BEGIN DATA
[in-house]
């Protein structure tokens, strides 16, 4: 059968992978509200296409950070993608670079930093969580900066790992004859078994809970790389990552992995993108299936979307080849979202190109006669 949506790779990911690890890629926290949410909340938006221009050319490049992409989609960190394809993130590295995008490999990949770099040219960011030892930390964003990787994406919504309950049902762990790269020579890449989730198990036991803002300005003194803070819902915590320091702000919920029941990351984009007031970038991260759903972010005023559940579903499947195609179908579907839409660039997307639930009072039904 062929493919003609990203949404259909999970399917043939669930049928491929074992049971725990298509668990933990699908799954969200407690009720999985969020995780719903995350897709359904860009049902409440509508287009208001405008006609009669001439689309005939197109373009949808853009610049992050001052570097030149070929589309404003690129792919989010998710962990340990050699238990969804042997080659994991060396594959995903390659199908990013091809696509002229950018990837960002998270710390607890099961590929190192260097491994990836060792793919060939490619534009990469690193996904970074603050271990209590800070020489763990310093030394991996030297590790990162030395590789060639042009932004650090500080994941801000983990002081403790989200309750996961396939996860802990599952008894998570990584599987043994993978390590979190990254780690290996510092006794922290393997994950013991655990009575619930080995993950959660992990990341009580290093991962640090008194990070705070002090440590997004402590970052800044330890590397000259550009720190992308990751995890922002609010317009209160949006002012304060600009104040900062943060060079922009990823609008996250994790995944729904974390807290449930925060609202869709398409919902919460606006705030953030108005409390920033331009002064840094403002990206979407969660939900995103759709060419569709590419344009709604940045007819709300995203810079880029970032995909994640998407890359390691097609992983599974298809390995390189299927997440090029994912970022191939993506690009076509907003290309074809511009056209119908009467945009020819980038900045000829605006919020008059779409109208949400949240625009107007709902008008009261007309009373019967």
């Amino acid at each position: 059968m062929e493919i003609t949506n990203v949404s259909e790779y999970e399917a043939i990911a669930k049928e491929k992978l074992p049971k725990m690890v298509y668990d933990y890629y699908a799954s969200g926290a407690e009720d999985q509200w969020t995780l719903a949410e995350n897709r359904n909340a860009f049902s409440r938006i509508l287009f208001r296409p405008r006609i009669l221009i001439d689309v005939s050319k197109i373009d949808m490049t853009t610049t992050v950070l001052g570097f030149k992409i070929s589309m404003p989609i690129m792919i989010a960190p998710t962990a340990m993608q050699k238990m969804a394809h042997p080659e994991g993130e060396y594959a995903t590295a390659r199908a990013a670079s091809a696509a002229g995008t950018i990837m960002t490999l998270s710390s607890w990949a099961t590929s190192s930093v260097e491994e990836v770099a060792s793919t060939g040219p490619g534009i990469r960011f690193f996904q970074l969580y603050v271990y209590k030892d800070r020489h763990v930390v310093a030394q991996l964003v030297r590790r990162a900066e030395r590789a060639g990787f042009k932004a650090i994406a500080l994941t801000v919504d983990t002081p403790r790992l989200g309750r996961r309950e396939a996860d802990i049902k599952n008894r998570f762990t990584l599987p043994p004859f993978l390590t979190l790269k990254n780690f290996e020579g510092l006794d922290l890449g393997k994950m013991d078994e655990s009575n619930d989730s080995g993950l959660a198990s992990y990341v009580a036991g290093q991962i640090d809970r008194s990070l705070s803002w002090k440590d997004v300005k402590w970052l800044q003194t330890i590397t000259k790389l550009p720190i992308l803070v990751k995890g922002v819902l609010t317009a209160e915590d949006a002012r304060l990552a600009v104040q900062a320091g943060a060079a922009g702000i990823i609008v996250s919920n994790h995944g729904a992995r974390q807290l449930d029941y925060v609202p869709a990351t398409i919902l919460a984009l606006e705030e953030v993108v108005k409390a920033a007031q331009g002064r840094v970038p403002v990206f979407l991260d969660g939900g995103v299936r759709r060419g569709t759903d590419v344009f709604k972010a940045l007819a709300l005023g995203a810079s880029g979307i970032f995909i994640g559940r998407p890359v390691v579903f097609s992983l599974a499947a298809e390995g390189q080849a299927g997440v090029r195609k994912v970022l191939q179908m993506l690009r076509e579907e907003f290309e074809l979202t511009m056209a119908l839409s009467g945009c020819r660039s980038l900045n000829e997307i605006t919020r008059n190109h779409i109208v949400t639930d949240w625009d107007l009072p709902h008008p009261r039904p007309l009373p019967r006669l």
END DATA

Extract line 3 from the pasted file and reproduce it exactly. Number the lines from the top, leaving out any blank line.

């Amino acid at each position: 059968m062929e493919i003609t949506n990203v949404s259909e790779y999970e399917a043939i990911a669930k049928e491929k992978l074992p049971k725990m690890v298509y668990d933990y890629y699908a799954s969200g926290a407690e009720d999985q509200w969020t995780l719903a949410e995350n897709r359904n909340a860009f049902s409440r938006i509508l287009f208001r296409p405008r006609i009669l221009i001439d689309v005939s050319k197109i373009d949808m490049t853009t610049t992050v950070l001052g570097f030149k992409i070929s589309m404003p989609i690129m792919i989010a960190p998710t962990a340990m993608q050699k238990m969804a394809h042997p080659e994991g993130e060396y594959a995903t590295a390659r199908a990013a670079s091809a696509a002229g995008t950018i990837m960002t490999l998270s710390s607890w990949a099961t590929s190192s930093v260097e491994e990836v770099a060792s793919t060939g040219p490619g534009i990469r960011f690193f996904q970074l969580y603050v271990y209590k030892d800070r020489h763990v930390v310093a030394q991996l964003v030297r590790r990162a900066e030395r590789a060639g990787f042009k932004a650090i994406a500080l994941t801000v919504d983990t002081p403790r790992l989200g309750r996961r309950e396939a996860d802990i049902k599952n008894r998570f762990t990584l599987p043994p004859f993978l390590t979190l790269k990254n780690f290996e020579g510092l006794d922290l890449g393997k994950m013991d078994e655990s009575n619930d989730s080995g993950l959660a198990s992990y990341v009580a036991g290093q991962i640090d809970r008194s990070l705070s803002w002090k440590d997004v300005k402590w970052l800044q003194t330890i590397t000259k790389l550009p720190i992308l803070v990751k995890g922002v819902l609010t317009a209160e915590d949006a002012r304060l990552a600009v104040q900062a320091g943060a060079a922009g702000i990823i609008v996250s919920n994790h995944g729904a992995r974390q807290l449930d029941y925060v609202p869709a990351t398409i919902l919460a984009l606006e705030e953030v993108v108005k409390a920033a007031q331009g002064r840094v970038p403002v990206f979407l991260d969660g939900g995103v299936r759709r060419g569709t759903d590419v344009f709604k972010a940045l007819a709300l005023g995203a810079s880029g979307i970032f995909i994640g559940r998407p890359v390691v579903f097609s992983l599974a499947a298809e390995g390189q080849a299927g997440v090029r195609k994912v970022l191939q179908m993506l690009r076509e579907e907003f290309e074809l979202t511009m056209a119908l839409s009467g945009c020819r660039s980038l900045n000829e997307i605006t919020r008059n190109h779409i109208v949400t639930d949240w625009d107007l009072p709902h008008p009261r039904p007309l009373p019967r006669l």